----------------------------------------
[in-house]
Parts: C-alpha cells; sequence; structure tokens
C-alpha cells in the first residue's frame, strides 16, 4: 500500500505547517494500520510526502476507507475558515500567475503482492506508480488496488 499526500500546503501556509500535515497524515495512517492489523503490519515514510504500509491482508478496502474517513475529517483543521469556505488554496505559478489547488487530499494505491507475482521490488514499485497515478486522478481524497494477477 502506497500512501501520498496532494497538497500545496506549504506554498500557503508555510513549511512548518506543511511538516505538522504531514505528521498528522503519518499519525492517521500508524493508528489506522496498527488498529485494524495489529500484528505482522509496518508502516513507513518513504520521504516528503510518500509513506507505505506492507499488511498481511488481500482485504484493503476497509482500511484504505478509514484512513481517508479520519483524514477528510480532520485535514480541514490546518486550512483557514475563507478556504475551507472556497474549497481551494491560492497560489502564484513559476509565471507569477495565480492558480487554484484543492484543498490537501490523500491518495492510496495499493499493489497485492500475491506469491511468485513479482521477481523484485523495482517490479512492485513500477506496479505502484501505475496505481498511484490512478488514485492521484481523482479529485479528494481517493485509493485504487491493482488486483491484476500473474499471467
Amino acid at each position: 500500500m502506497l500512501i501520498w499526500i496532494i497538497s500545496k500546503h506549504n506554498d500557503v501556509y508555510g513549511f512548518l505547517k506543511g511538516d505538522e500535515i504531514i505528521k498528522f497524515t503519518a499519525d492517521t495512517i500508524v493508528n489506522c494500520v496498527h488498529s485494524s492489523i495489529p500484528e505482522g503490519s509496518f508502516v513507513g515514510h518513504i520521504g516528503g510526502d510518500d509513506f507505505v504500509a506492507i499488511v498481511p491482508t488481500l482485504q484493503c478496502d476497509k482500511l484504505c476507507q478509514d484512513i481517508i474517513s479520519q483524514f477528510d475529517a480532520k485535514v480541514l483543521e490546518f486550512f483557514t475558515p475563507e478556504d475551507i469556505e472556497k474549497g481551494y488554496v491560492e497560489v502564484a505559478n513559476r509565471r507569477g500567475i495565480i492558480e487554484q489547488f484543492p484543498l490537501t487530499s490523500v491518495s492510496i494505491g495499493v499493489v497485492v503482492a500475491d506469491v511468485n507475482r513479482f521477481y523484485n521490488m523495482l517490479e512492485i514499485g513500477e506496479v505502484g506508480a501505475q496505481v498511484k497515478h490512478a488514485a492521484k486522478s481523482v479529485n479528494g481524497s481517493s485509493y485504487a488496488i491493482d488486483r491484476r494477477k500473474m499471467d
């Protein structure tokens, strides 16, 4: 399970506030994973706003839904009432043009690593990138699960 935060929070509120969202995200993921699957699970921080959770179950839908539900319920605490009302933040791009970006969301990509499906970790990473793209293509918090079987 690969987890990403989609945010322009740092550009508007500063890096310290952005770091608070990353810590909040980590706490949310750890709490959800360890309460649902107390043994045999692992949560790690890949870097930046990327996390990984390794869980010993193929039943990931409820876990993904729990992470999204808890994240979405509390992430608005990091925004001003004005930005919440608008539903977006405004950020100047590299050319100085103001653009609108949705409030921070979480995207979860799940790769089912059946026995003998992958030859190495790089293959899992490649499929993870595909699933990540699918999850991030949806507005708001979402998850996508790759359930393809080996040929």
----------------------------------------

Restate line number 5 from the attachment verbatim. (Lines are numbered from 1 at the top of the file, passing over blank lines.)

């Protein structure tokens, strides 16, 4: 399970506030994973706003839904009432043009690593990138699960 935060929070509120969202995200993921699957699970921080959770179950839908539900319920605490009302933040791009970006969301990509499906970790990473793209293509918090079987 690969987890990403989609945010322009740092550009508007500063890096310290952005770091608070990353810590909040980590706490949310750890709490959800360890309460649902107390043994045999692992949560790690890949870097930046990327996390990984390794869980010993193929039943990931409820876990993904729990992470999204808890994240979405509390992430608005990091925004001003004005930005919440608008539903977006405004950020100047590299050319100085103001653009609108949705409030921070979480995207979860799940790769089912059946026995003998992958030859190495790089293959899992490649499929993870595909699933990540699918999850991030949806507005708001979402998850996508790759359930393809080996040929």